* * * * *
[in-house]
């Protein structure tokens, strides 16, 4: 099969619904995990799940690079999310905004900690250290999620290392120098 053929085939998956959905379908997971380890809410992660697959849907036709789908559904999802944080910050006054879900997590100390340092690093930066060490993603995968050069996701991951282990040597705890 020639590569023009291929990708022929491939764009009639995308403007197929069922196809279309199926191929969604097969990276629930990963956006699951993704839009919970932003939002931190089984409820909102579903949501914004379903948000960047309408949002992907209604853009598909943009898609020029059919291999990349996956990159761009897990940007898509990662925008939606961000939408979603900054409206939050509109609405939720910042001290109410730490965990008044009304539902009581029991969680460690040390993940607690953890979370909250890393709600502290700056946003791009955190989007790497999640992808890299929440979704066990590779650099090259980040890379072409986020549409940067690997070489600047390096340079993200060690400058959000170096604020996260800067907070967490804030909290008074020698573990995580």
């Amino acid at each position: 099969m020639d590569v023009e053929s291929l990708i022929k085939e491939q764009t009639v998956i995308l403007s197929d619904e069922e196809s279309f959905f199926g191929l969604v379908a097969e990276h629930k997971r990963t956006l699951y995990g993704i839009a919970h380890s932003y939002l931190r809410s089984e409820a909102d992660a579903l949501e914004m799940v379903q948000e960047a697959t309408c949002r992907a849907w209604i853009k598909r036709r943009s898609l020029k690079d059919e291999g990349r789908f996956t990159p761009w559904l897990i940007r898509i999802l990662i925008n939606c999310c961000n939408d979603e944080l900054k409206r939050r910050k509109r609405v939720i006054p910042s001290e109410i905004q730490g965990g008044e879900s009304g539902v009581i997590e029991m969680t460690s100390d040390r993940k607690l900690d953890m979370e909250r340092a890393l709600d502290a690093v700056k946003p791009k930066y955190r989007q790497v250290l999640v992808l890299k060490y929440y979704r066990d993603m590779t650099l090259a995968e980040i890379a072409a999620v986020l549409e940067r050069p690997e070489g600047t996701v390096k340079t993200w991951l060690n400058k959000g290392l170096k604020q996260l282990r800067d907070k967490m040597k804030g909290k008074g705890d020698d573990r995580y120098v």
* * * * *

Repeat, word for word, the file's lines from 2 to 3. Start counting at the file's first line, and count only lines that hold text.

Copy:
């Protein structure tokens, strides 16, 4: 099969619904995990799940690079999310905004900690250290999620290392120098 053929085939998956959905379908997971380890809410992660697959849907036709789908559904999802944080910050006054879900997590100390340092690093930066060490993603995968050069996701991951282990040597705890 020639590569023009291929990708022929491939764009009639995308403007197929069922196809279309199926191929969604097969990276629930990963956006699951993704839009919970932003939002931190089984409820909102579903949501914004379903948000960047309408949002992907209604853009598909943009898609020029059919291999990349996956990159761009897990940007898509990662925008939606961000939408979603900054409206939050509109609405939720910042001290109410730490965990008044009304539902009581029991969680460690040390993940607690953890979370909250890393709600502290700056946003791009955190989007790497999640992808890299929440979704066990590779650099090259980040890379072409986020549409940067690997070489600047390096340079993200060690400058959000170096604020996260800067907070967490804030909290008074020698573990995580």
């Amino acid at each position: 099969m020639d590569v023009e053929s291929l990708i022929k085939e491939q764009t009639v998956i995308l403007s197929d619904e069922e196809s279309f959905f199926g191929l969604v379908a097969e990276h629930k997971r990963t956006l699951y995990g993704i839009a919970h380890s932003y939002l931190r809410s089984e409820a909102d992660a579903l949501e914004m799940v379903q948000e960047a697959t309408c949002r992907a849907w209604i853009k598909r036709r943009s898609l020029k690079d059919e291999g990349r789908f996956t990159p761009w559904l897990i940007r898509i999802l990662i925008n939606c999310c961000n939408d979603e944080l900054k409206r939050r910050k509109r609405v939720i006054p910042s001290e109410i905004q730490g965990g008044e879900s009304g539902v009581i997590e029991m969680t460690s100390d040390r993940k607690l900690d953890m979370e909250r340092a890393l709600d502290a690093v700056k946003p791009k930066y955190r989007q790497v250290l999640v992808l890299k060490y929440y979704r066990d993603m590779t650099l090259a995968e980040i890379a072409a999620v986020l549409e940067r050069p690997e070489g600047t996701v390096k340079t993200w991951l060690n400058k959000g290392l170096k604020q996260l282990r800067d907070k967490m040597k804030g909290k008074g705890d020698d573990r995580y120098v």